Tech Talk: The vinyl countdown

Is it worth the  work to transfer your LPs to your computer?
Is it worth the work to transfer your LPs to your computer?
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VINYL – records, that is, not flooring – has made a comeback, and a new generation of hi-fi buffs has discovered the seductive sound of stylus delicately lowered on to microgroove. But those of us who grew up in the era of the LP are making the transition in reverse.

Cherished albums that have been laid waste first by CDs and then MP3s have lingered for decades on dusty shelves, in the expectation of eventual resurrection. The popularity and cheap price of USB turntables means that day is finally at 
hand – though it’s work to be undertaken only by those with time and patience to spare.

It’s now possible to acquire one of these turntables on the high street for as little as £20, though the average price is closer to £50. You won’t get high fidelity but you will get a workable interface between your vinyl and your hard drive, and the ability to re-master your old music to a universal format that will work on any portable player.

But before you splash any cash, look in your loft to see if you still have a pre-PC era record player. If you can run a cable from its headphone socket to the line in or microphone jack on your computer, you won’t even need the USB functionality.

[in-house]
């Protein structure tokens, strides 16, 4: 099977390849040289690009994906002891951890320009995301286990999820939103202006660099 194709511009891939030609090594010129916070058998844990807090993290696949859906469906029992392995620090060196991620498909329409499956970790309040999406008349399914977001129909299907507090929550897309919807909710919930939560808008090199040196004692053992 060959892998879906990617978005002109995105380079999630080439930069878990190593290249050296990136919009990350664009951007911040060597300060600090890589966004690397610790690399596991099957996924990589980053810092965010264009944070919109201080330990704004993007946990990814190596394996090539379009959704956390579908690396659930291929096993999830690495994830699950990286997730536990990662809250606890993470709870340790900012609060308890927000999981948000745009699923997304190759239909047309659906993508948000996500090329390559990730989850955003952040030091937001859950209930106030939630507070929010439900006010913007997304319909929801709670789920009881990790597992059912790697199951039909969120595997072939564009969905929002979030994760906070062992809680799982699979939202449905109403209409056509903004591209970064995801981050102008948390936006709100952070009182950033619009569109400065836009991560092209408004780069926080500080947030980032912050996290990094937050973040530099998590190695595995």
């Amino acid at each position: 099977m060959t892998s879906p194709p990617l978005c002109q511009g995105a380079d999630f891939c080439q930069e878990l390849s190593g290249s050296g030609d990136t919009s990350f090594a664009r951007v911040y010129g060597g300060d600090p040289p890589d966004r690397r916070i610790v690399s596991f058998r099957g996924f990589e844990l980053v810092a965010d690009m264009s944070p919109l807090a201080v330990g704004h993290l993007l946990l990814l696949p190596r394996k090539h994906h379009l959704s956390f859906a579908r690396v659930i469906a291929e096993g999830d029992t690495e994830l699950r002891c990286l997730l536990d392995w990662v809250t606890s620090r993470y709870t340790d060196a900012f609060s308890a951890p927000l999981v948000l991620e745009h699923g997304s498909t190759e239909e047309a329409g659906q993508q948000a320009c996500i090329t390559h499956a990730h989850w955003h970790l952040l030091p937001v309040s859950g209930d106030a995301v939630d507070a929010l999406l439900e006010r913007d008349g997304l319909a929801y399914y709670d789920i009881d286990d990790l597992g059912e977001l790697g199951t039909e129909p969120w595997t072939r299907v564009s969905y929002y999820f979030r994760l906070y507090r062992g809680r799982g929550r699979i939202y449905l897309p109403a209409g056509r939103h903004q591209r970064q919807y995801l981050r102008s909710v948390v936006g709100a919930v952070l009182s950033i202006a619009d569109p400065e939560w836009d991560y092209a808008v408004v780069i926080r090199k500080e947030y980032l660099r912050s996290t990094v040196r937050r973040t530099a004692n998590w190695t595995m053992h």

Turntables always come with converter software, but don’t choose one on that basis, because the two most usable programs are freely available: Audacity and EZ Vinyl/Tape Converter. Audacity offers more help in removing pops and scratches, but the principle is the same: you play each side of an LP and transfer it to a PC or laptop in real-time. You then split the recording into individual tracks and tag each one with title, album and artist, before converting them to MP3 format.

Tagging the files is the most laborious part of the process, but you can’t skip it. Audacity and EZ Converter rely on you typing the information by hand, but a better way is to import the newly-created files into Musicbrainz Picard, which matches them with a vast online database.

Even so, the workflow is labyrinthine, and expect to spend 90 minutes on each LP. Many music lovers soon write it off as a fool’s errand.